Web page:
4 THE NEED FOR SUCH A PROGRAM Children are one of the highest risk groups for deaths in residential fires. At home, children usually play with fire - lighters, matches, and other ignitables - in bedrooms, in closets, and under beds. These are secret places where there are a lot of things that catch fire easily. Children of all ages set over 35,000 fires annually. Every year over 400 children nine years and younger die in home fires. Relevance The National Fire Prevention Association (NFPA) reports that home fires continue to be the number one cause of fire deaths. Research shows that most fatal fires occur at night, between 10 pm and 6 am, while most individuals are sleeping (U.S. Fire Administration). Inhalation of smoke and poison gasses is the leading cause of death in fires and kill long before the flames reach the victim. According to the Standard on Household Fire Warning Equipment (NFPA 74), minimum protection requires smoke alarms outside each bedroom and on each additional level of a house, including the basement. Roughly half of home fire deaths result from fires in the small percentage (4%) of homes with no smoke alarms (NFPA). Homes with smoke alarms typically have a death rate that is 40-50% less than the rate for homes without alarms (NFPA). Community Impact. On January 18, 2006, two Patti Welder Magnet Middle School students, ages 11 and 13, died as a result of smoke inhalation in a house fire. Also killed were their two siblings, ages 3 and 2. Response Victoria County 4-H members wanted to keep such a tragedy from happening again. After attending the funeral, Christopher Wood and his sister, Kelley, started the Program. Their parents, Henry and Karen, provided unlimited support and encouragement as this idea grew into their 4-H club service project. In only a short amount of time, Christopher and Kelley s project reached far beyond the boundaries of their Mission Valley 4-H Club and partnered with Victoria Fire Department and Victoria Independent School District. The Sound the Alarm program seeks donations of smoke alarms which are distributed to low-income families in the community who do not have a working smoke alarm in their home. Results Through collaboration with a local church, the project collected: 363 smoke alarms that were placed into Victoria County homes that were previously unprotected (as of ). These alarms could save as many as 998 lives (2.75 persons per household according to U.S. Census 2000). Donations have come from churches, Extension support groups, 4-H members and leaders and private citizens. The estimated value for these alarms is $1,815. These smoke alarms have been distributed and installed by volunteers to interested citizens. This has been achieved by volunteers and 4-H members personally knocking on the doors of homes or leaving a door hanger with information on obtaining a free smoke alarm through this program. Smoke alarms have also been distributed to students identified by Victoria Independent School District as having a need for one. Page 2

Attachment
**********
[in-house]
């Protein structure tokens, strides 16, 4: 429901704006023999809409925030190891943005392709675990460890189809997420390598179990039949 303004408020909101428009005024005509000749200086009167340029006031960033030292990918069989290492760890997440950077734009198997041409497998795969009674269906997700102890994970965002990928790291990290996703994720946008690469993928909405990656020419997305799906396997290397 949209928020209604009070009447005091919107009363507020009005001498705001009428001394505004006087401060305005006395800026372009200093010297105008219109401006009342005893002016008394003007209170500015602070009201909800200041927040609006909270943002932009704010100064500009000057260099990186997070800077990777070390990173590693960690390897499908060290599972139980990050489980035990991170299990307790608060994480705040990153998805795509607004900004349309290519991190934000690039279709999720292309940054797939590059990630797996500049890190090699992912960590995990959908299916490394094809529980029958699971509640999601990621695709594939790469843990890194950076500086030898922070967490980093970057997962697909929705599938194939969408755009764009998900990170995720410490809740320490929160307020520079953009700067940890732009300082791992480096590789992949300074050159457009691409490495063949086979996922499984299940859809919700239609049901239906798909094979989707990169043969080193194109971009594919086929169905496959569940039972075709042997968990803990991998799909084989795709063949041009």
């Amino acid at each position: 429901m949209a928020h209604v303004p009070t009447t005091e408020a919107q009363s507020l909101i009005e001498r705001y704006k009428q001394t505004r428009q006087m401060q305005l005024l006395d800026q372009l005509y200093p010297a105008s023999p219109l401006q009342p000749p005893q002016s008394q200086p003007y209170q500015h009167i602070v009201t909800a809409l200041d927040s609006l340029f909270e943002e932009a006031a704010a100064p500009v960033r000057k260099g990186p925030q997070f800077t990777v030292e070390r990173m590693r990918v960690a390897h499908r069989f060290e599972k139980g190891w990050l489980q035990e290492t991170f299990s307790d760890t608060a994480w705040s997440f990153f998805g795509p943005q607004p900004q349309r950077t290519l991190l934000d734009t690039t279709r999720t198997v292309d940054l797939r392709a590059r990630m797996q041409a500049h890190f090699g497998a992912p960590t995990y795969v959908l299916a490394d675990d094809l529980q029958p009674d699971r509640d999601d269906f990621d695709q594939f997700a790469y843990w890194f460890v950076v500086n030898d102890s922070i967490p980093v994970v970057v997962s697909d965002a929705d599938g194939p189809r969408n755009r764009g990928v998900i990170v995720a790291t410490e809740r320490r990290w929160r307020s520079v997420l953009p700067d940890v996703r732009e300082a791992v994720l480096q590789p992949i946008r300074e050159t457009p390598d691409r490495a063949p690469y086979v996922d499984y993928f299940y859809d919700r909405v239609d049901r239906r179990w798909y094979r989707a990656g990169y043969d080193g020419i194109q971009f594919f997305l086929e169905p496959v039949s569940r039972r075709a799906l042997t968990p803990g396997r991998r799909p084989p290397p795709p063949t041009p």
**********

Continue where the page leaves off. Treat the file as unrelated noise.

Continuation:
5 IMPLEMENTATION CHECKLIST Contact your local fire department. Form planning committee, if needed. Facilitate meeting of the planning committee in order to complete the program checklist. Self-reliance is the rule for fire safety for many people. If you live in an area where the local fire department is more than a few minutes away because of travel time or distance, of if you are outside the limits of the nearest town, be sure you know how to be self-reliant in a fire emergency. Maintain home heating systems. Have a fire safety and evacuation plan. Make your home fireresistant. Let your landscape defend your property. Follow local burning laws. Discuss and make plans for local collection and distribution of smoke alarms. Identify collection sites. Identify distribution plan (families identified through schools, churches, fire departments, local government, food bank, etc.). Distribute informational flyers. Example flyer is included in packet. Set up collection sites. Contact local retail store (Wal-Mart, Lowes, Home Depot, local hardware stores) about purchasing smoke alarms. Inquire about a discount or the potential for a large purchase. Submit news release #1 to the local media (first of October), announcing the collection campaign. Include information about the campaign in your October 4-H Newsletter. Continue to support and market campaign throughout October. Submit news release #2 to the local media (late October, but prior to October 29th), providing information about the benefits of working smoke alarms. Follow through with distribution plan. When appropriate, submit a news release to local media, announcing the results of the collection and distribution. Complete report form and fax to Courtney Dodd. Additional community service idea: offer to check smoke alarm batteries in homes of the elderly. Page 3